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Key Text Getting to Pluralism: Political Actors in the Arab World

Author: Marina Ottaway and Amr Hamzawy
Date: 2009
Size: 107 pages

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Why has political pluralism in the Arab world not yet matured into functional democratic politics? This book examines the weakness of the secular parties, the complexities of Islamist participation in politics, and incumbent regimes' grip on power. Formal political spaces are tightly controlled and have failed to achieve democratic dividends. Informal protests are increasingly popular as a way of making demands on leaders, but have not yet reinvigorated formal politics or generated concessions from governments.

Arab publics are exposed to a much broader range of ideas and are engaging in new discussions as a result of the growth in newspapers, satellite television and blogs. But incumbent regimes have tightened again their grip on politics. As a result, publics are increasingly disenchanted with formal political life, and voting turnouts are decreasing. Political parties find it difficult to build up their constituencies among a disenchanted public and to influence policies. In particular:

  • Democratic reform led by incumbent regimes has been designed to garner domestic and international legitimacy while maintaining a tight grip on power:
    • In Morocco, the king has encouraged political party proliferation and disunity to prevent any cohesive challenge against him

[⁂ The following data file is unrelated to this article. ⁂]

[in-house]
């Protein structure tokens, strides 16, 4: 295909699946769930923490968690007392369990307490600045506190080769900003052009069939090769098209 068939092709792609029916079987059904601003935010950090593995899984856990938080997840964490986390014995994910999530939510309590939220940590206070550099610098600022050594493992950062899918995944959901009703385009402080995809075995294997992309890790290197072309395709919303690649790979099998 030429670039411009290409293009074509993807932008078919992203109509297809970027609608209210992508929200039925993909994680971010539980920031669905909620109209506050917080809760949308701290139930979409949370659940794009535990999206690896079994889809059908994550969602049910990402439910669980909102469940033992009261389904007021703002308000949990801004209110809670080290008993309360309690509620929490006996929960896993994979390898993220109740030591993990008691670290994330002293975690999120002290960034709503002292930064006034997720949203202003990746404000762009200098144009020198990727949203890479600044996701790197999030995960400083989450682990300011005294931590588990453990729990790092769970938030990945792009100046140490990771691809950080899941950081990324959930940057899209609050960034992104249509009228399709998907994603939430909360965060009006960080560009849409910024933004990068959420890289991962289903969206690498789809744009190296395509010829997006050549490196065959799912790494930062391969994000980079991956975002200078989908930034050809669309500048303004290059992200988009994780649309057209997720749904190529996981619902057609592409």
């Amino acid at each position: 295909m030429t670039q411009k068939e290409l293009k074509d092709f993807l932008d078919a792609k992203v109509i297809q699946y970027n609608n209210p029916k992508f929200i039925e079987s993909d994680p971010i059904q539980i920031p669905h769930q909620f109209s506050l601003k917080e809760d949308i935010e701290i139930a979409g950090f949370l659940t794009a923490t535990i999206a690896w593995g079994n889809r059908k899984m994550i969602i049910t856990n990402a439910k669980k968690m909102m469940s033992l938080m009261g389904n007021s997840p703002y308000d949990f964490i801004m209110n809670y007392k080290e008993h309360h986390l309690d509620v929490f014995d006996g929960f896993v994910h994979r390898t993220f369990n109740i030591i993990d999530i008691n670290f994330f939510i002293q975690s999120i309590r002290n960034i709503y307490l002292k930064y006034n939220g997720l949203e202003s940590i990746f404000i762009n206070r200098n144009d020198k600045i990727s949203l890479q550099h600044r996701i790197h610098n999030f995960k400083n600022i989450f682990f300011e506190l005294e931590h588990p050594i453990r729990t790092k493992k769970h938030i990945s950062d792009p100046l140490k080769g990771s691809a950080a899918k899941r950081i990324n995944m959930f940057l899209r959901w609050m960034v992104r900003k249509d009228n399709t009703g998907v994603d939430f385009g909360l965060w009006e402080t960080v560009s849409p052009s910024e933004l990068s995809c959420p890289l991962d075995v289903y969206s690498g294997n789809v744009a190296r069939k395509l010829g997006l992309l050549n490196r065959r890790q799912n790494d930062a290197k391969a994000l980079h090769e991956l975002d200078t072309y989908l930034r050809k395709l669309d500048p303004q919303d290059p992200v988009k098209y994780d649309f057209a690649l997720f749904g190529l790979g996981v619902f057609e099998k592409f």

• In Egypt, political reforms were reversed when Islamist parties gained popularity
    • In Bahrain, an elected lower house is restrained by the king's control of the upper house; the king can choose over half of its representatives.
  • Secular parties have failed to develop dynamic organisational structures and convincing political programmes. At the same time, by constructing and expanding networks in education, health and other social services, Islamist movements have partially supplanted ineffective government agencies.
  • Nonviolent Islamist parties have become the Arab world's strongest parties. They are stronger than both secular parties and violent Islamist organisations. Islamist parties have, however, found it hard to create impact. They face difficult choices and are experiencing internal struggles between hardliners and moderates.

The imbalance between ruling establishments and opposition parties is too great, and government control is too strong to make political reform through elections likely. Amidst the stagnation of formal political life, informal protests are beginning to proliferate. Networks of activists have emerged at the local and national levels, most based on small-scale initiatives and linked to social and economic demands. However, such protests have not, as yet, injected new dynamism into formal politics or scared governments into making concessions.

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Source: Ottaway, M. and Hamzawy, A., 2009, 'Conclusion: Old Actors and New Arenas' in Getting to Pluralism: Political Actors in the Arab World', eds. M. Ottaway and A. Hamzawy, Carnegie Endowment for International Peace, Washington, D.C., pp. 97-108
Author: Marina Ottaway , ; Amr Hamzawy , ahamzawy[at]
Organisation: Carnegie Endowment for International Peace (CEIP),